Live Radar: Follow the storms moving across Oklahoma

Okla. on pace for record-setting tornado season?


NORMAN, Okla. — This past weekend’s tornadoes in Oklahoma are part of a big start to severe weather season.

Preliminary data is suggesting we’re outpacing last year’s number of twisters and 2011 turned out to be a big year for tornadoes.

But experts are hesitant to say 2012 will be a record-setting year.

Conditions were ripe for tornadoes in the first three months of this year and statistical data doesn’t lie.

But experts say the numbers that are in don’t tell the whole story.

Don Sontheimer is cleaning up some of the mess created by Friday’s tornado that tore through Norman.

His home suffered only fence damage.

“Nothing like the pain of people that have a whole home destroyed,” he said.

But it’s somewhat of a concern that tornado season’s biggest months, May and June, have yet to arrive.

“Hopefully it’s not a precursor to more bad storms for the summer,” Sontheimer said.

According to the National Oceanic and Atmospheric Administration (NOAA), there have been 379 preliminary tornado reports in the first quarter of this year.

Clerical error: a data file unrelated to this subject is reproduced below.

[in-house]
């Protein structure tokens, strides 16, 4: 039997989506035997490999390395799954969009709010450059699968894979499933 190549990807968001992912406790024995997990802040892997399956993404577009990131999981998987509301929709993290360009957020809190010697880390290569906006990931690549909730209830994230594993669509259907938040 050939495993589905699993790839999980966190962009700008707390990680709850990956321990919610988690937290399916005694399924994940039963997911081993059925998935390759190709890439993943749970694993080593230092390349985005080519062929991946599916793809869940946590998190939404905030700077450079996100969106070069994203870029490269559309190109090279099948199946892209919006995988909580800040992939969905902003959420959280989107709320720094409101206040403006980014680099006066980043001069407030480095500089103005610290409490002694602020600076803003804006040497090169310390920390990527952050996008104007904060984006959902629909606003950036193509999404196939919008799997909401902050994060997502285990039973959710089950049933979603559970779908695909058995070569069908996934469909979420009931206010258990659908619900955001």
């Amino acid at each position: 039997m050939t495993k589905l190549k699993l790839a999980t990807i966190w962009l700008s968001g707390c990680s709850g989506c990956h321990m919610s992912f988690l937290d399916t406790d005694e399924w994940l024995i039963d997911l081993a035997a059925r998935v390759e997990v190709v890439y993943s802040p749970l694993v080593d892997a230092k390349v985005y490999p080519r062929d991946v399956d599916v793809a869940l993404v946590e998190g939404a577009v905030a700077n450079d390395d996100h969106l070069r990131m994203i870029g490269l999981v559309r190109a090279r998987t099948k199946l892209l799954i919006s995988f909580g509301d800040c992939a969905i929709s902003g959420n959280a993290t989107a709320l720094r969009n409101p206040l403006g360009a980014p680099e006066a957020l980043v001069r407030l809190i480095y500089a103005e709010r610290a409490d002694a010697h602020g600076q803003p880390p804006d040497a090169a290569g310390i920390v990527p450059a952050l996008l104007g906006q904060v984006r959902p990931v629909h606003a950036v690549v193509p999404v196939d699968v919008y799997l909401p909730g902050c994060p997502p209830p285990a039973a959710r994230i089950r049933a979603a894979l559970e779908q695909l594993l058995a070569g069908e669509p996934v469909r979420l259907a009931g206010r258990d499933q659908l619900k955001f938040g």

That’s a 146-percent increase over 2011’s first quarter.

However, Dr. Harold Brooks, a Research Meteorologist at NOAA in Norman, said “preliminary” reports are a little deceiving.

“We get lots of reports of the same tornado,” he said. “For instance, there were over 130 reports of tornadoes on Saturday in Oklahoma and Kansas and Nebraska but the final number appears to be about 60.”

Brooks points out the 2011 tornado season got off to a slow start but kicked in with southeastern U.S. twisters killing dozens in April, while the month of May brought deadly tornadoes across Oklahoma.

A mild winter may have contributed to the first quarter this year but Brooks said it’s not a predictor.

“There’s no guarantee at all and what’s happened earlier in the year really tells us nothing about what’s going to happen the rest of the year,” he said.

The U.S. saw 1,628 tornadoes last year, the second-highest number ever.

Oklahoma’s 119 twisters in 2011 were the second highest ever, as well.

Brooks said they can’t look more than a week ahead to predict them and this next week looks quiet.